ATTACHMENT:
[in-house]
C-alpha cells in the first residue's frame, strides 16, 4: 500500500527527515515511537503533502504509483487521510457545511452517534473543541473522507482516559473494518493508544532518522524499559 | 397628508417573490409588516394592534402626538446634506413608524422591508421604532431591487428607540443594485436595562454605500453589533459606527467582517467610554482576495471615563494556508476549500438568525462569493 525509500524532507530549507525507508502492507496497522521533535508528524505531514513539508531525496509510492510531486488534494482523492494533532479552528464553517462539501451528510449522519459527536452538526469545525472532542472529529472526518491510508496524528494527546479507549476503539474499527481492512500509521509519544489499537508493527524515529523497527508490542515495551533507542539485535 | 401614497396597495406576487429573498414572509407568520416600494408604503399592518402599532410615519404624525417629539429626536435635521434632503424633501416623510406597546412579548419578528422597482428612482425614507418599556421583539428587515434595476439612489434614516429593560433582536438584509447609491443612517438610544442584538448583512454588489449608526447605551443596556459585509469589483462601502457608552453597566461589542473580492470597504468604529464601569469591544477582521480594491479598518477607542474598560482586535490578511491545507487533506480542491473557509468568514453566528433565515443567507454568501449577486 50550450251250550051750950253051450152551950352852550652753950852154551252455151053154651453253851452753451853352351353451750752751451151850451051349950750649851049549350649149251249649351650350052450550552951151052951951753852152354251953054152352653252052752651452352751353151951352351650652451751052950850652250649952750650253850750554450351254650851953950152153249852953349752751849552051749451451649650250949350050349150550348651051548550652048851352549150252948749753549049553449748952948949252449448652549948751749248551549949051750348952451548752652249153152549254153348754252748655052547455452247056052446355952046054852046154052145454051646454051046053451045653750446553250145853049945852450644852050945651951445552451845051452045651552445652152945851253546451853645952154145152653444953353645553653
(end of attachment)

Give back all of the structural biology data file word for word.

[in-house]
C-alpha cells in the first residue's frame, strides 16, 4: 500500500527527515515511537503533502504509483487521510457545511452517534473543541473522507482516559473494518493508544532518522524499559 | 397628508417573490409588516394592534402626538446634506413608524422591508421604532431591487428607540443594485436595562454605500453589533459606527467582517467610554482576495471615563494556508476549500438568525462569493 525509500524532507530549507525507508502492507496497522521533535508528524505531514513539508531525496509510492510531486488534494482523492494533532479552528464553517462539501451528510449522519459527536452538526469545525472532542472529529472526518491510508496524528494527546479507549476503539474499527481492512500509521509519544489499537508493527524515529523497527508490542515495551533507542539485535 | 401614497396597495406576487429573498414572509407568520416600494408604503399592518402599532410615519404624525417629539429626536435635521434632503424633501416623510406597546412579548419578528422597482428612482425614507418599556421583539428587515434595476439612489434614516429593560433582536438584509447609491443612517438610544442584538448583512454588489449608526447605551443596556459585509469589483462601502457608552453597566461589542473580492470597504468604529464601569469591544477582521480594491479598518477607542474598560482586535490578511491545507487533506480542491473557509468568514453566528433565515443567507454568501449577486 50550450251250550051750950253051450152551950352852550652753950852154551252455151053154651453253851452753451853352351353451750752751451151850451051349950750649851049549350649149251249649351650350052450550552951151052951951753852152354251953054152352653252052752651452352751353151951352351650652451751052950850652250649952750650253850750554450351254650851953950152153249852953349752751849552051749451451649650250949350050349150550348651051548550652048851352549150252948749753549049553449748952948949252449448652549948751749248551549949051750348952451548752652249153152549254153348754252748655052547455452247056052446355952046054852046154052145454051646454051046053451045653750446553250145853049945852450644852050945651951445552451845051452045651552445652152945851253546451853645952154145152653444953353645553653